Center on Faith & International Affairs

Center on Faith & International Affairs

IGE's research and publications arm, the Center on Faith & International Affairs (CFIA), equips scholars, practitioners, policymakers, religious leaders, and students with a balanced understanding of the role of religion in public life worldwide.

IGE believes firmly in universal human dignity and works to ensure that people of all faiths and none have full freedom of conscience and can participate as equal citizens in public life. CFIA advances IGE's mission by creating forums -- in print and in person -- for rigorous scholarship, practical policy debate, and constructive dialogue among people of different faiths, worldviews, and professional sectors. CFIA's programs include a quarterly journal, The Review of Faith & International Affairs, an affilated blogazine called "Faith & International Affairs Online," books, monographs, policy reports, op-eds, courses, conferences, and lectures.

The Review of Faith & International Affairs helps build bridges of understanding among scholars, practitioners, and policymakers in international affairs. It is the first and still only scholarly journal focused exclusively on how religion and religious freedom affect contemporary global issues. It fills an urgent need for intellectually rigorous yet accessible resources on these critical topics. The Review is published for CFIA by Routledge, an imprint of Taylor & Francis. Based in Oxford, UK, Routledge is one of the largest and most influential academic publishers in the world, particularly in the fields of International Relations and Strategic Studies.

In addition to its unique journal, CFIA influences the influential by sponsoring academic and policy oriented conferences/lectures, and by publishing groundbreaking books, monographs, policy reports, and op-eds. A particular topical strength for CFIA is the intersection of religion and security. For example, a 2003 IGE conference led to our book Religion and Security: The New Nexus in International Relations (Rowman & Littlefield, 2004), subsequently translated into Chinese and disseminated among government officials and scholars in China. More recently we published the first-ever Handbook of Religion and Security (Routledge, 2013). A related example of our impact in the religion-and-security field is that military institutions (especially the military chaplaincies) and other government agencies are increasingly requesting our lectures and publications as part of their own education programs.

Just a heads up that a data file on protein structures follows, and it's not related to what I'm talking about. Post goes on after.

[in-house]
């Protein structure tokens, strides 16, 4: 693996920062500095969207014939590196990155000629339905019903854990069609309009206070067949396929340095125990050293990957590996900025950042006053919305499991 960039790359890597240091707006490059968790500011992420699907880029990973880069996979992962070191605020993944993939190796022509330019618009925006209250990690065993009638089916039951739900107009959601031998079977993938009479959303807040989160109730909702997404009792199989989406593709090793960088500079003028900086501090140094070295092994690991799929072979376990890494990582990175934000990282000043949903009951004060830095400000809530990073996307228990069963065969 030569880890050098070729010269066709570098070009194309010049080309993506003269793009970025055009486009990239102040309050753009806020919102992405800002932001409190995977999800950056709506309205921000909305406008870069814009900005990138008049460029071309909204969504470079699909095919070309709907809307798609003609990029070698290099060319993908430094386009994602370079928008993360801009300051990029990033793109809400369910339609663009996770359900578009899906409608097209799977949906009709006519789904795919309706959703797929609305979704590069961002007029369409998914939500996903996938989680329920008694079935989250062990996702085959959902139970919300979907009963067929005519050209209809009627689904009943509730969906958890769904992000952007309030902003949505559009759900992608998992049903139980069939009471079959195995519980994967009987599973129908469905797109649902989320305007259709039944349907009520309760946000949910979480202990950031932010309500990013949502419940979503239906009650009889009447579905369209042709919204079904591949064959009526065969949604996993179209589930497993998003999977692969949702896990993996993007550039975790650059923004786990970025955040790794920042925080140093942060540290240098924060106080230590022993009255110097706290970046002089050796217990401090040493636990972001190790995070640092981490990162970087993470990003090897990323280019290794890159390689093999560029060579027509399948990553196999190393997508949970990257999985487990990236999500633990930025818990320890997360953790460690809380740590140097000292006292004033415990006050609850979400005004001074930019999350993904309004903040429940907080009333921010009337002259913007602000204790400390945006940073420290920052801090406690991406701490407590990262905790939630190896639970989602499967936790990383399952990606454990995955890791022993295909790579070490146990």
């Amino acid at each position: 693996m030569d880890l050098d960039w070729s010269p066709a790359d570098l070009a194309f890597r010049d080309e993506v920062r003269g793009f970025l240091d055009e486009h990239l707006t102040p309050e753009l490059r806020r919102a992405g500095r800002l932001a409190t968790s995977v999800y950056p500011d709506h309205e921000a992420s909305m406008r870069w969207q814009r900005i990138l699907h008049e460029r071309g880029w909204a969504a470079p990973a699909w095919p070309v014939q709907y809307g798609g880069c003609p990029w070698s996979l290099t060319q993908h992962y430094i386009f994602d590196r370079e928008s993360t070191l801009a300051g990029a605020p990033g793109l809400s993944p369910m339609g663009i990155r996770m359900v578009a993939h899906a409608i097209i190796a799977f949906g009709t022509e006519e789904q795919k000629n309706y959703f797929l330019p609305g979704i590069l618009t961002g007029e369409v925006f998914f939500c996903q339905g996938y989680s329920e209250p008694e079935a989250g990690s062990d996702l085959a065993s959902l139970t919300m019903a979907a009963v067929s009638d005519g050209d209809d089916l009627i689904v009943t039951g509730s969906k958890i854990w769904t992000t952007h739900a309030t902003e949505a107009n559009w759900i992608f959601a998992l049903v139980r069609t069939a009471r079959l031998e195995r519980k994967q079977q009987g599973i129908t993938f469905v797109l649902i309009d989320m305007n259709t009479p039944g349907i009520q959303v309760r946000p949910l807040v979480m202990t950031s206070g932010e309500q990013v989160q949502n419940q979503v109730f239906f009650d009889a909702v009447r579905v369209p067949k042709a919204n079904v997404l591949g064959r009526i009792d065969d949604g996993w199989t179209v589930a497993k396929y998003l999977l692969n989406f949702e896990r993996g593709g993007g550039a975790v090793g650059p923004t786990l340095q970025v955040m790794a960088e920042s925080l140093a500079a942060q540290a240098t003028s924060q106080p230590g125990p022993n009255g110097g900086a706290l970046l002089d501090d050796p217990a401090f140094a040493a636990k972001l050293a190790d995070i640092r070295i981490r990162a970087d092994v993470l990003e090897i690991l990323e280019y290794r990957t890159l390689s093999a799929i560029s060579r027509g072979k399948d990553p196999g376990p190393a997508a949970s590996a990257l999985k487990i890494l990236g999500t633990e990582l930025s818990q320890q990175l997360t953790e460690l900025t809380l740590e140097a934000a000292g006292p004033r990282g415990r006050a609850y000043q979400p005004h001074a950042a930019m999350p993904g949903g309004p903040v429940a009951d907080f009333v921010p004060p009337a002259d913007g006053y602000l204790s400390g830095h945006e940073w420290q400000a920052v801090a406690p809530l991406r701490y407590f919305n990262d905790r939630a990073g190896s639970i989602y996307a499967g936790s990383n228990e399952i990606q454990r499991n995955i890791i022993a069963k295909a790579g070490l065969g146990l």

CFIA achieves impact among students, practitioners, and religious congregations through publications and events that are relevant and accessible and that are motivated by IGE's values of holistic education and leadership development. One project for equipping Christian leaders is our 2004 book Ambassadors of Hope: How Christians Can Respond to the World's Toughest Problems, by IGE founder Robert A. Seiple (InterVarsity Press). An example of a  project tailored to practitioners is our 2009 book International Religious Freedom Advocacy: A  Guide to Organizations, Law, and NGOs, co-authored by H. Knox Thames, Chris Seiple, and Amy Rowe (Baylor University Press). An example of a CFIA book project designed specifically for students is the 2012 compendium, Religion and Foreign Affairs: Essential Readings, edited by Dennis Hoover and Douglas Johnston. This textbook is co-published by Baylor University Press and The Review of Faith & International Affairs.

Latest Issue

Under Caesar’s Sword: How Christians Respond to Persecution
Under Caesar’s Sword: How Christians Respond to Persecution Volume 15, No. 1 Spring 2017

The spring 2017 issue of The Review of Faith & International Affairs is a special theme issue titled, “Under Caesar’s Sword: How Christians Respond to Persecution.” Guest-edited by Daniel Philpott and Timothy Samuel Shah, this issue is the result of a collaboration with the Under Caesar’s Sword project at the University of Notre Dame. The project is the world’s first global investigation of Christian responses to persecution. Launched in fall 2014 by a grant of $1.1 million from the Templeton Religion Trust, the project is carried out by a team of 15 scholars who have studied Christian responses in 25 countries. 

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